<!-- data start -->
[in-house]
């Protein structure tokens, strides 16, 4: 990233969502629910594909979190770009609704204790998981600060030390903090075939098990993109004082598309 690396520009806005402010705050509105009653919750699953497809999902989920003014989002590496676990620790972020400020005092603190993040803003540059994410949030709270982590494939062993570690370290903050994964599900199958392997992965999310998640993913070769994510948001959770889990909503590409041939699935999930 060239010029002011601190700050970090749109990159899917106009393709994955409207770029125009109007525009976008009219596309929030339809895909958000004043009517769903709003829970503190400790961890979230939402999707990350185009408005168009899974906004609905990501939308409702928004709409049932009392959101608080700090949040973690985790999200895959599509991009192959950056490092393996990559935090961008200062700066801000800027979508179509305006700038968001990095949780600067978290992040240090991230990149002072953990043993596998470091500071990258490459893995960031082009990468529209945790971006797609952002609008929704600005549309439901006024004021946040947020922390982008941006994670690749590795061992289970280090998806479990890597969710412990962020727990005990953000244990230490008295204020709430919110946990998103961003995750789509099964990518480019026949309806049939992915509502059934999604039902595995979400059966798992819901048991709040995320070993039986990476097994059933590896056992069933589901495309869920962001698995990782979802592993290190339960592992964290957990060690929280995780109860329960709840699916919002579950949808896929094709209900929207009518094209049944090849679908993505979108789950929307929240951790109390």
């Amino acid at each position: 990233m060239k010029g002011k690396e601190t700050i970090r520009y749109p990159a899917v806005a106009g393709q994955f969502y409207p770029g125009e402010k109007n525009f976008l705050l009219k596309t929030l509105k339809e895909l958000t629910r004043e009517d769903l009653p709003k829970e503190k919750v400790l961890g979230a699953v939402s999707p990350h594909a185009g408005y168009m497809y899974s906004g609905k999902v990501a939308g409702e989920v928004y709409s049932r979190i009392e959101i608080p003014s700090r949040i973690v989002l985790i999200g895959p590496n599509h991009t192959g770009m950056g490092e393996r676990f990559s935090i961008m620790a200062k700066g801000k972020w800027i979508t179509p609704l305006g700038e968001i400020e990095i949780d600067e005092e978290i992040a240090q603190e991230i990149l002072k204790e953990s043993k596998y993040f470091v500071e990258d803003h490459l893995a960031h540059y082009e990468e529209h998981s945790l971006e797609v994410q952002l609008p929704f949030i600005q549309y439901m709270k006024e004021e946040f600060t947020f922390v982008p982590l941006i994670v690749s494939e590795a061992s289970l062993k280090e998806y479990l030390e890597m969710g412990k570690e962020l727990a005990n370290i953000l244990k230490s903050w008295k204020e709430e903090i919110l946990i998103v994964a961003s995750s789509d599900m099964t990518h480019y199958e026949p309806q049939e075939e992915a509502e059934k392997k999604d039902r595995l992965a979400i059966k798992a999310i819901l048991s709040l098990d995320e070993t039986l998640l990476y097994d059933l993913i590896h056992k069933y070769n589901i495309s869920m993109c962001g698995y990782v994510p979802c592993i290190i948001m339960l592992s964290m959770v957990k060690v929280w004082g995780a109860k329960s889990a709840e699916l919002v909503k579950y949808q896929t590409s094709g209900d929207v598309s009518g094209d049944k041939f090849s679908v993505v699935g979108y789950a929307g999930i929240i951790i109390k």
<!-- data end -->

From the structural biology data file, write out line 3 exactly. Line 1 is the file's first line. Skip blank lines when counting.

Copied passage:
């Amino acid at each position: 990233m060239k010029g002011k690396e601190t700050i970090r520009y749109p990159a899917v806005a106009g393709q994955f969502y409207p770029g125009e402010k109007n525009f976008l705050l009219k596309t929030l509105k339809e895909l958000t629910r004043e009517d769903l009653p709003k829970e503190k919750v400790l961890g979230a699953v939402s999707p990350h594909a185009g408005y168009m497809y899974s906004g609905k999902v990501a939308g409702e989920v928004y709409s049932r979190i009392e959101i608080p003014s700090r949040i973690v989002l985790i999200g895959p590496n599509h991009t192959g770009m950056g490092e393996r676990f990559s935090i961008m620790a200062k700066g801000k972020w800027i979508t179509p609704l305006g700038e968001i400020e990095i949780d600067e005092e978290i992040a240090q603190e991230i990149l002072k204790e953990s043993k596998y993040f470091v500071e990258d803003h490459l893995a960031h540059y082009e990468e529209h998981s945790l971006e797609v994410q952002l609008p929704f949030i600005q549309y439901m709270k006024e004021e946040f600060t947020f922390v982008p982590l941006i994670v690749s494939e590795a061992s289970l062993k280090e998806y479990l030390e890597m969710g412990k570690e962020l727990a005990n370290i953000l244990k230490s903050w008295k204020e709430e903090i919110l946990i998103v994964a961003s995750s789509d599900m099964t990518h480019y199958e026949p309806q049939e075939e992915a509502e059934k392997k999604d039902r595995l992965a979400i059966k798992a999310i819901l048991s709040l098990d995320e070993t039986l998640l990476y097994d059933l993913i590896h056992k069933y070769n589901i495309s869920m993109c962001g698995y990782v994510p979802c592993i290190i948001m339960l592992s964290m959770v957990k060690v929280w004082g995780a109860k329960s889990a709840e699916l919002v909503k579950y949808q896929t590409s094709g209900d929207v598309s009518g094209d049944k041939f090849s679908v993505v699935g979108y789950a929307g999930i929240i951790i109390k």